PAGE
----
2. My thoughts are: Do anyone think the current ACC with Big East Additions and Penn. St. will bring a full member in Notre Dame? Maybe? Just Maybe? ND asked for this to happen? Call me crazy but this whole thing would be over if the Big Xii didn’t have the GRANT Of RIGHTS! that they added after their first poaching. The SEC would take 2 schools, the PAC would take 4, and the B1G would fill their spots with the best Northern Big Xii schools left. KANSAS? KAN ST.? IOWA ST still regional schools. CINCY and UCONN in play too. Think about it for a minute!

    • another thing that keeps getting left out are the state legislatures……the Va. state legislature fought and lobbied hard to get Va. Tech into the ACC and they’re not gonna roll over for any conference……and then you have the NC state legislature…..the state legislature and the “bigwigs” who run the state supported colleges (UNC and NC State) are not gonna let either of those teams go anywhere and UNC would not leave for anywhere else without Duke…..and I still say, regardless of GoR, Oklahoma and Ok. St. are ready to jump to the Pac-12….people seem to forget that there’s still real hostility toward Texas over the Longhorn Network…..if the SEC were to get anybody, the only real options at this point would have to Miami, FSU, Clemson and Ga. Tech…..but as we all know, Florida, South Carolina and Georgia will never allow that to happen…..and then, the final thing getting in the way of all of this, the lawsuits that are sure to happen……..most likely, any real movement on realignment in the near future probably stopped with Louisville’s addition to the ACC…….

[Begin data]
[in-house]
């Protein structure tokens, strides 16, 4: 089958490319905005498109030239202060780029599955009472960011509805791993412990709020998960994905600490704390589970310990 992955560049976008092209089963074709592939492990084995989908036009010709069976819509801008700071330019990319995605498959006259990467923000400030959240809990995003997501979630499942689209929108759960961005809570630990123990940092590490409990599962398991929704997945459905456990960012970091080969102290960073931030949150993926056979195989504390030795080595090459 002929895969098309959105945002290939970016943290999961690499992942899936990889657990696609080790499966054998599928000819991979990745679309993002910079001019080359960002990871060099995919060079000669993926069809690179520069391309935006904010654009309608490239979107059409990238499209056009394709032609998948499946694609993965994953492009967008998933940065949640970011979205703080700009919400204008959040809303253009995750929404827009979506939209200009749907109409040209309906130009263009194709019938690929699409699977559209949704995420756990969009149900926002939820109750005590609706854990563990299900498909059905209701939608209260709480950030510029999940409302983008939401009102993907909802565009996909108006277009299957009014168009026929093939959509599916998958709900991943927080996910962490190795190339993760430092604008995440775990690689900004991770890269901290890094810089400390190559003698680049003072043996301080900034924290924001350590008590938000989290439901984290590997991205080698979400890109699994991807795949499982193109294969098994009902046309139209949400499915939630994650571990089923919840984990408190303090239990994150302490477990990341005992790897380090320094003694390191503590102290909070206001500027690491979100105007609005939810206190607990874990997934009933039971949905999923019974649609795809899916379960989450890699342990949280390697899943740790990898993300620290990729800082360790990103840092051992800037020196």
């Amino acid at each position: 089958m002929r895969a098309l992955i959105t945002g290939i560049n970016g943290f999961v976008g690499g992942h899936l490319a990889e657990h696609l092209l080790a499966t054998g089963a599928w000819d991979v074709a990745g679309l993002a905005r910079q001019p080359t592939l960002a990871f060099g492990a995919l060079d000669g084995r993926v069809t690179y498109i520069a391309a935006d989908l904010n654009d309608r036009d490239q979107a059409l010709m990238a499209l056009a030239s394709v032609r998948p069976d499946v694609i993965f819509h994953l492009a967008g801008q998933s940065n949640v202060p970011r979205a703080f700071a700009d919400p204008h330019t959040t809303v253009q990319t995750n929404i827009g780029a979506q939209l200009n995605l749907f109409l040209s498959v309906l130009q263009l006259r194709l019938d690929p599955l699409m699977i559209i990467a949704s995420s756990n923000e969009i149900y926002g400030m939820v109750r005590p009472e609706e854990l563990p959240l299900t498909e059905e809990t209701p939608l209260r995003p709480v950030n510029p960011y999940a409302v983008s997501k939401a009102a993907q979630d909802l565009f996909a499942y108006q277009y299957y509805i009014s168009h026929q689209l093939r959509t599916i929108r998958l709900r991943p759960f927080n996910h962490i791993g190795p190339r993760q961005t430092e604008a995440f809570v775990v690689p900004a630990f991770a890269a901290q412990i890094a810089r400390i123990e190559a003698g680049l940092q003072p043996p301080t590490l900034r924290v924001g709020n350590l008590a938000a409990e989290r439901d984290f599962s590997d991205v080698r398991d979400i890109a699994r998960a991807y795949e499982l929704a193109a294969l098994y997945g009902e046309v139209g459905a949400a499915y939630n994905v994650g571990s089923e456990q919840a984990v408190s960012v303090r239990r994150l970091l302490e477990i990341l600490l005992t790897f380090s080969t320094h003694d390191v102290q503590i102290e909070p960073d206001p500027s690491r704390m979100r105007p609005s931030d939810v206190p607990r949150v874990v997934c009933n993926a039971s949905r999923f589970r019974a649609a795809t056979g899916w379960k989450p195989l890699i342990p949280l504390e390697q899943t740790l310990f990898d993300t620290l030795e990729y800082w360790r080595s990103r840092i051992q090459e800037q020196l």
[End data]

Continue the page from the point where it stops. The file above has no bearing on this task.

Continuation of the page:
• Nobody bothers thinking about how much the Big 12 would be in play because it’s not in play. No point thinking about “what if they didn’t have a grant of rights” when they do have one.

      The state legislatures point Bradley brings up is another solid point. Too many fans are forgetting who makes these decisions (boards of governors, legislatures), and how much those individuals are opposed to change. The ACC’s financial position is actually improving; and I think the narrative around the league is about to change drastically in the coming months.